(Johannesburg) - The African Union should urge the United Nations Security Council to set up a commission of inquiry to document the worst human rights abuses in Somalia, an essential first step in creating justice and accountability, Human Rights Watch said in a letter released today. The letter was sent in advance of the AU Summit meeting in Sirte, Libya on July 1-3, 2009.
Human Rights Watch urged AU leaders to call for an end to the entrenched and unchecked violence in Somalia, where human rights abuses continue to ravage the country. Tens of thousands of people returned home to Mogadishu, the capital, during a lull in the fighting earlier this year, only to find themselves caught in the middle of renewed conflict. Human Rights Watch also said that the AU should ensure that its mission in Somalia (AMISOM) adheres scrupulously to international humanitarian law. The small and beleaguered peacekeeping force has kept Mogadishu's port open for vital humanitarian supplies, but has been implicated in firing indiscriminately at civilians.
"The Somalia peacekeeping mission is the AU's toughest and most dangerous undertaking in Africa today," said Georgette Gagnon, Africa director at Human Rights Watch. "The AU should ensure that its troops are not drawn into the abuse that surrounds them and that personnel guilty of serious abuses are held to account."
In early February, for example, the peacekeepers came under attack and responded by firing wildly in the vicinity, killing at least 13 Somalis, nearly all civilians. Incidents like this should be promptly investigated, and those responsible, regardless of rank, should be held to account, Human Rights Watch said. Any new troops contributed to the peacekeeping force should be adequately vetted to ensure that they have not been implicated in serious abuses.
Human Rights Watch also urged the AU to encourage Senegal to move proceedings forward in the case of the former president of Chad, Hissène Habré, who stands accused of crimes against humanity. In July 2006, the AU mandated Senegal to prosecute Habré and made a commitment to provide financial support for the effective conduct of the trial. Three years later, despite offers of assistance to Senegal from outside Africa, it has failed even to begin proceedings, and the AU has provided no concrete assistance. Human Rights Watch said that if the AU acts effectively to move the Habré case forward, it would demonstrate Africa's capacity and will to deal speedily with atrocities committed on the continent.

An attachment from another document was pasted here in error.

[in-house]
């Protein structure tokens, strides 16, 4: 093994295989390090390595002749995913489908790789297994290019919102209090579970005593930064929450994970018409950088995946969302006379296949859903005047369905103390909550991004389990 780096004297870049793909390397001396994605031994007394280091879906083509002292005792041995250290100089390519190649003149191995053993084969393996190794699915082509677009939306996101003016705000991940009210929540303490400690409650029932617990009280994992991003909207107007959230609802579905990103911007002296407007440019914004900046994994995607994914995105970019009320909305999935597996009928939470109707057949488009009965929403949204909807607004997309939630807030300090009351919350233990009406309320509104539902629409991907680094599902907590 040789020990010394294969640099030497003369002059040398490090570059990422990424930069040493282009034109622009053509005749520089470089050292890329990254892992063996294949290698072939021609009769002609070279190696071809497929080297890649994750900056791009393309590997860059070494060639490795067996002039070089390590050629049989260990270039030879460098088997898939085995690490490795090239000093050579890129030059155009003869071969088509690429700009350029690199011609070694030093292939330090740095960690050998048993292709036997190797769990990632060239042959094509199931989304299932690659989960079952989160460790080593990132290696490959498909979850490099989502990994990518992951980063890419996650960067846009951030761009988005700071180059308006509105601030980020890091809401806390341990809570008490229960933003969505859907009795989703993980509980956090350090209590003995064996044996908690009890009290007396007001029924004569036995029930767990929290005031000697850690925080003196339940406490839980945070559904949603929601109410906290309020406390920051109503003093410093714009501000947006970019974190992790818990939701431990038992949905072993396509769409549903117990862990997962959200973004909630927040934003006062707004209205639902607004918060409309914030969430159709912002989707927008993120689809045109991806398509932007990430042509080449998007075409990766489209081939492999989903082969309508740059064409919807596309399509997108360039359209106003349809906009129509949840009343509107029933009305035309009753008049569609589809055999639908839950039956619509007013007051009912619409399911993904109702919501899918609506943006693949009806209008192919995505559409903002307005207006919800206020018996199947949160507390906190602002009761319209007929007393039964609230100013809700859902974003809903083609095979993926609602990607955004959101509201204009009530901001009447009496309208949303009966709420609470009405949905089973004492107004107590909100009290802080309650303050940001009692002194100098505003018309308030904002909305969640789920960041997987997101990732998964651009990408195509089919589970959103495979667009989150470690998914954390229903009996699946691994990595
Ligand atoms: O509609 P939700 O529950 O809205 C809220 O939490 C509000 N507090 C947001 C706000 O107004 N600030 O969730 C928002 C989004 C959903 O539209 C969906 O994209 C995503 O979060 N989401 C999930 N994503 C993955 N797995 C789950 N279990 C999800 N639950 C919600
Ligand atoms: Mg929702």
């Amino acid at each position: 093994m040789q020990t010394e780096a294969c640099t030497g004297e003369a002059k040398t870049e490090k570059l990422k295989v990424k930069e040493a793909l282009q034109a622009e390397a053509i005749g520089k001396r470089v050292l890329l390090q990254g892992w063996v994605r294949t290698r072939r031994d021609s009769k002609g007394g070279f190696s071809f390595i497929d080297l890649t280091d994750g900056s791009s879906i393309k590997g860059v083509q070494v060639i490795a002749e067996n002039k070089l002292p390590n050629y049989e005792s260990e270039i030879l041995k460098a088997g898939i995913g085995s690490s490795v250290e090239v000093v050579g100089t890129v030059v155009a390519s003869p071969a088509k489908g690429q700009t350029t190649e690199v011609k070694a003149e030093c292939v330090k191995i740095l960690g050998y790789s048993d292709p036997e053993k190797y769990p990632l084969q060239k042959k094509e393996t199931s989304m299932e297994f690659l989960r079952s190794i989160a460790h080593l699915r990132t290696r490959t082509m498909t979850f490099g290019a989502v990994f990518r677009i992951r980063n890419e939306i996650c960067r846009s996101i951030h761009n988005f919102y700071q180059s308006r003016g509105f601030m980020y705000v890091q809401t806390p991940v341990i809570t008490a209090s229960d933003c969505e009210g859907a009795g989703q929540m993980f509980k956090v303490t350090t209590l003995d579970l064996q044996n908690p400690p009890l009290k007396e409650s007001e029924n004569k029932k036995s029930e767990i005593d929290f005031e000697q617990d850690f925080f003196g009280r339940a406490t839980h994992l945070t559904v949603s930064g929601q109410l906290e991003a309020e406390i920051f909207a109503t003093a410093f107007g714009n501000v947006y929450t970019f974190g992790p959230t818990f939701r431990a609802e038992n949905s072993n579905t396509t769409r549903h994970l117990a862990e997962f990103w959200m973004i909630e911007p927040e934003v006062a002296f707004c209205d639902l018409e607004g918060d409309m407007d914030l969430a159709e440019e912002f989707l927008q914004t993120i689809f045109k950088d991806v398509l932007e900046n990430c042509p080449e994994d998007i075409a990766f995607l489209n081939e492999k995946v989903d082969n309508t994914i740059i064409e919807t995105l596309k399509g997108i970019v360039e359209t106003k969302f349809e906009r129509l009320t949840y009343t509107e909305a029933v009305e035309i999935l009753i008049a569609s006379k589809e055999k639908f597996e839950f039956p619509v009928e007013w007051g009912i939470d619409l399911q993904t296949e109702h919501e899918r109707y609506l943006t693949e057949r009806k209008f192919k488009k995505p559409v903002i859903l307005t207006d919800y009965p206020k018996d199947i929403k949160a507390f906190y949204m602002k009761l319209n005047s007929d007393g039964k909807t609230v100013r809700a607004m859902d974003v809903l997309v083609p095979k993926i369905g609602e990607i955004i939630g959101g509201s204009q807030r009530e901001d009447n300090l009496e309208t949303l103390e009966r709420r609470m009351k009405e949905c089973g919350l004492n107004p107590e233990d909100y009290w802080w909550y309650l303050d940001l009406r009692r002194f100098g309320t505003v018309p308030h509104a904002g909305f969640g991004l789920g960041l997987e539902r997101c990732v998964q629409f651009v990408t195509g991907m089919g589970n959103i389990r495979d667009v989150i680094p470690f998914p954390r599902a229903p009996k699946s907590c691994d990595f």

In addition, Human Rights Watch called on the AU to support the work of the International Criminal Court (ICC). Earlier this year, the arrest warrant for President Omar al-Bashir of Sudan for war crimes and crimes against humanity in Darfur led some in Africa to label the court as "anti-African," and to accuse it of unfairly targeting Africans. Three of the four African situations being investigated by the ICC, however, were voluntarily referred by the countries where the crimes were committed, and the fourth, Darfur, was referred to the court by the UN Security Council.
At a meeting on June 8 and 9 convened by the AU in Addis Ababa to discuss the ICC, many African states reiterated their commitment to upholding their obligations under the ICC statute. African civil society groups and leaders, in statements signed in recent conferences in Banjul, Cape Town, and Addis Ababa, also expressed strong support for the ICC to provide justice when national courts are unable or unwilling to prosecute.
Human Rights Watch urged AU members to solidify their commitment to the ICC and to preserve its strength and integrity. It recommended that the AU support the establishment of an ICC liaison office in Addis Ababa, the home of the African Union, to strengthen institutional contact and negotiate a cooperation framework between the two institutions.
"Across Africa, governments and civil society organizations have endorsed the work of the ICC," said Gagnon. "Building on this month's meeting in Addis Ababa, we look to African leaders to deepen the AU's commitment to supporting mechanisms, such as the ICC, that provide justice to African victims of the most serious human rights abuses."